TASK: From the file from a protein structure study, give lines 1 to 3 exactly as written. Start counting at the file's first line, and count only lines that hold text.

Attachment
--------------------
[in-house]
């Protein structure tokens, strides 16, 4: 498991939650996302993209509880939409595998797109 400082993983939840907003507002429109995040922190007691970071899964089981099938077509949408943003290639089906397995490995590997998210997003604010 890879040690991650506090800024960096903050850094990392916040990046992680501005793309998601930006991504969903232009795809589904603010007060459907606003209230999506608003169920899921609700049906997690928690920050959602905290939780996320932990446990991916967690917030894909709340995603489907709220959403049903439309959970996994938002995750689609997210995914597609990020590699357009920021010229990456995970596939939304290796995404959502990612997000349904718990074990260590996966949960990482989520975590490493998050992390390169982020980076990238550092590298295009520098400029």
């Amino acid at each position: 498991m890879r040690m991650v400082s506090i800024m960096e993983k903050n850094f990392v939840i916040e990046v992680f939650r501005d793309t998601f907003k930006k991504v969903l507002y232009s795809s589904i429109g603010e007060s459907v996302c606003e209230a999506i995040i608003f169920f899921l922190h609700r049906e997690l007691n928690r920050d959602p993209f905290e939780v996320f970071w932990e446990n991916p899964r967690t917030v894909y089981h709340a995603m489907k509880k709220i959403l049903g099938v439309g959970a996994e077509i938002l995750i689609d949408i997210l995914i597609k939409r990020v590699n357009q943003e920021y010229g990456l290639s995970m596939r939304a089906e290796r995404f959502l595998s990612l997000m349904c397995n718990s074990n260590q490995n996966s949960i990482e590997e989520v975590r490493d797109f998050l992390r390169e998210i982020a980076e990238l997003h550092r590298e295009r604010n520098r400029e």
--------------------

[in-house]
């Protein structure tokens, strides 16, 4: 498991939650996302993209509880939409595998797109 400082993983939840907003507002429109995040922190007691970071899964089981099938077509949408943003290639089906397995490995590997998210997003604010 890879040690991650506090800024960096903050850094990392916040990046992680501005793309998601930006991504969903232009795809589904603010007060459907606003209230999506608003169920899921609700049906997690928690920050959602905290939780996320932990446990991916967690917030894909709340995603489907709220959403049903439309959970996994938002995750689609997210995914597609990020590699357009920021010229990456995970596939939304290796995404959502990612997000349904718990074990260590996966949960990482989520975590490493998050992390390169982020980076990238550092590298295009520098400029």
């Amino acid at each position: 498991m890879r040690m991650v400082s506090i800024m960096e993983k903050n850094f990392v939840i916040e990046v992680f939650r501005d793309t998601f907003k930006k991504v969903l507002y232009s795809s589904i429109g603010e007060s459907v996302c606003e209230a999506i995040i608003f169920f899921l922190h609700r049906e997690l007691n928690r920050d959602p993209f905290e939780v996320f970071w932990e446990n991916p899964r967690t917030v894909y089981h709340a995603m489907k509880k709220i959403l049903g099938v439309g959970a996994e077509i938002l995750i689609d949408i997210l995914i597609k939409r990020v590699n357009q943003e920021y010229g990456l290639s995970m596939r939304a089906e290796r995404f959502l595998s990612l997000m349904c397995n718990s074990n260590q490995n996966s949960i990482e590997e989520v975590r490493d797109f998050l992390r390169e998210i982020a980076e990238l997003h550092r590298e295009r604010n520098r400029e």